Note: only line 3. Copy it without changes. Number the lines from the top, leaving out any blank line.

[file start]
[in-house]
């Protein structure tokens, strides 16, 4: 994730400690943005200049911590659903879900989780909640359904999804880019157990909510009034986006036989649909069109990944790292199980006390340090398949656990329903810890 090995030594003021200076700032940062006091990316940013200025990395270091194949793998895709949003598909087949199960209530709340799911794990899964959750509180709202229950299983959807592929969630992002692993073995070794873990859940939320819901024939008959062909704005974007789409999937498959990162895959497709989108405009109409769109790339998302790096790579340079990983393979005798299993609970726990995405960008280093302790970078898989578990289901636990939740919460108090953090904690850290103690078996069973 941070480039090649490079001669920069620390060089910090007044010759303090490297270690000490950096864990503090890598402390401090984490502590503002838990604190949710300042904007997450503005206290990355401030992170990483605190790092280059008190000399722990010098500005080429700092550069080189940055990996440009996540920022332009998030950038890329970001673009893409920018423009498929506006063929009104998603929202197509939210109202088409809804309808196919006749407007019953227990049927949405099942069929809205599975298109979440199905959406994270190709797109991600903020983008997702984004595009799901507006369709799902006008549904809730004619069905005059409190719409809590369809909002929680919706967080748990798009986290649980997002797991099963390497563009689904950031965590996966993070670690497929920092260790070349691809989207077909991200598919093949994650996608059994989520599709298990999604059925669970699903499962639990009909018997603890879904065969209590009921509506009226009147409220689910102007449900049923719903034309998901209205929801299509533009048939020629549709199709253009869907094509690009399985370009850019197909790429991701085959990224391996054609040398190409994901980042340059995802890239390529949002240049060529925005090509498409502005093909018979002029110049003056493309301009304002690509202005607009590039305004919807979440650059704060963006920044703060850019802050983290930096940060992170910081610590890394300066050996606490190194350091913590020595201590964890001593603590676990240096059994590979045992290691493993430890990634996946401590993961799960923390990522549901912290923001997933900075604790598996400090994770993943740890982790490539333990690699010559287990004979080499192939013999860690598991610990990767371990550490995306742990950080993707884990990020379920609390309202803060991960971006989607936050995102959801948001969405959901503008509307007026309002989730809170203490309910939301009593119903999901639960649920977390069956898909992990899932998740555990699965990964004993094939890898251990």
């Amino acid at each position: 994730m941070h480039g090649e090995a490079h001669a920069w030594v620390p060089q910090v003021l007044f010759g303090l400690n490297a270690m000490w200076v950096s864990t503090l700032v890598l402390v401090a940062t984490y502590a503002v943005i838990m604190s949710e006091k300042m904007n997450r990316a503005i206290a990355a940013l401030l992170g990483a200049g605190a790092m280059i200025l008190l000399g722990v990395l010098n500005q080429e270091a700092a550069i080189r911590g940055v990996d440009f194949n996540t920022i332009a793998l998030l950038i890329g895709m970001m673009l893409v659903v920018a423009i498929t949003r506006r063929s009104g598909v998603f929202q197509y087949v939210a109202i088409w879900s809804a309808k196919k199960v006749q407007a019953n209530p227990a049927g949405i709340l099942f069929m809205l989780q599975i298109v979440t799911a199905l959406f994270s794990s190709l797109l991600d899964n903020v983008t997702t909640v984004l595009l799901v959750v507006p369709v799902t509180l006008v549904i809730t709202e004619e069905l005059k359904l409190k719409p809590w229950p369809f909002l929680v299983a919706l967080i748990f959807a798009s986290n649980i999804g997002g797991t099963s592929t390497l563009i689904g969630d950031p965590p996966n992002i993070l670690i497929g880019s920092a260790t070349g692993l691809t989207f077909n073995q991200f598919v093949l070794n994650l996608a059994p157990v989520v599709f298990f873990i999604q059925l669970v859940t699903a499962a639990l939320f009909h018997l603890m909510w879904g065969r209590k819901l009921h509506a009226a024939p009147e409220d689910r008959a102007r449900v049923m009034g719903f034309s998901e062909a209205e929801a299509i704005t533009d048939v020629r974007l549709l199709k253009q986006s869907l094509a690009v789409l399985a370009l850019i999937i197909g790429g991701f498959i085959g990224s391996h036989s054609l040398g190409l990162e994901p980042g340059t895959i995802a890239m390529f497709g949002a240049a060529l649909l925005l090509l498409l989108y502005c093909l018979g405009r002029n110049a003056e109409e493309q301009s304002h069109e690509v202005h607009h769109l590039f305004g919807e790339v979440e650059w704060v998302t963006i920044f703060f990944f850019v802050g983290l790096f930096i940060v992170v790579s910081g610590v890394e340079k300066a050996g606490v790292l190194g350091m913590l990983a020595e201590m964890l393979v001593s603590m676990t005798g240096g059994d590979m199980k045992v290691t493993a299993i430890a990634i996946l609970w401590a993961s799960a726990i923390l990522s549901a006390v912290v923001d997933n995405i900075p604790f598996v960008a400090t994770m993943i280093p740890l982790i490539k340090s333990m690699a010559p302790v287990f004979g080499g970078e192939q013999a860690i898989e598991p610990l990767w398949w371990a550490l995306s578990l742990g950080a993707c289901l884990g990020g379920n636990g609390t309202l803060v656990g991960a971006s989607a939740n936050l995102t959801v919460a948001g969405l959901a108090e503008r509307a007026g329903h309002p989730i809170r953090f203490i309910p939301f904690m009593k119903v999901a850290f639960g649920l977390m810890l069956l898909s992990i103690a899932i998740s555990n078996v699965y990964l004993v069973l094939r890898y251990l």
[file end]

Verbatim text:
């Amino acid at each position: 994730m941070h480039g090649e090995a490079h001669a920069w030594v620390p060089q910090v003021l007044f010759g303090l400690n490297a270690m000490w200076v950096s864990t503090l700032v890598l402390v401090a940062t984490y502590a503002v943005i838990m604190s949710e006091k300042m904007n997450r990316a503005i206290a990355a940013l401030l992170g990483a200049g605190a790092m280059i200025l008190l000399g722990v990395l010098n500005q080429e270091a700092a550069i080189r911590g940055v990996d440009f194949n996540t920022i332009a793998l998030l950038i890329g895709m970001m673009l893409v659903v920018a423009i498929t949003r506006r063929s009104g598909v998603f929202q197509y087949v939210a109202i088409w879900s809804a309808k196919k199960v006749q407007a019953n209530p227990a049927g949405i709340l099942f069929m809205l989780q599975i298109v979440t799911a199905l959406f994270s794990s190709l797109l991600d899964n903020v983008t997702t909640v984004l595009l799901v959750v507006p369709v799902t509180l006008v549904i809730t709202e004619e069905l005059k359904l409190k719409p809590w229950p369809f909002l929680v299983a919706l967080i748990f959807a798009s986290n649980i999804g997002g797991t099963s592929t390497l563009i689904g969630d950031p965590p996966n992002i993070l670690i497929g880019s920092a260790t070349g692993l691809t989207f077909n073995q991200f598919v093949l070794n994650l996608a059994p157990v989520v599709f298990f873990i999604q059925l669970v859940t699903a499962a639990l939320f009909h018997l603890m909510w879904g065969r209590k819901l009921h509506a009226a024939p009147e409220d689910r008959a102007r449900v049923m009034g719903f034309s998901e062909a209205e929801a299509i704005t533009d048939v020629r974007l549709l199709k253009q986006s869907l094509a690009v789409l399985a370009l850019i999937i197909g790429g991701f498959i085959g990224s391996h036989s054609l040398g190409l990162e994901p980042g340059t895959i995802a890239m390529f497709g949002a240049a060529l649909l925005l090509l498409l989108y502005c093909l018979g405009r002029n110049a003056e109409e493309q301009s304002h069109e690509v202005h607009h769109l590039f305004g919807e790339v979440e650059w704060v998302t963006i920044f703060f990944f850019v802050g983290l790096f930096i940060v992170v790579s910081g610590v890394e340079k300066a050996g606490v790292l190194g350091m913590l990983a020595e201590m964890l393979v001593s603590m676990t005798g240096g059994d590979m199980k045992v290691t493993a299993i430890a990634i996946l609970w401590a993961s799960a726990i923390l990522s549901a006390v912290v923001d997933n995405i900075p604790f598996v960008a400090t994770m993943i280093p740890l982790i490539k340090s333990m690699a010559p302790v287990f004979g080499g970078e192939q013999a860690i898989e598991p610990l990767w398949w371990a550490l995306s578990l742990g950080a993707c289901l884990g990020g379920n636990g609390t309202l803060v656990g991960a971006s989607a939740n936050l995102t959801v919460a948001g969405l959901a108090e503008r509307a007026g329903h309002p989730i809170r953090f203490i309910p939301f904690m009593k119903v999901a850290f639960g649920l977390m810890l069956l898909s992990i103690a899932i998740s555990n078996v699965y990964l004993v069973l094939r890898y251990l």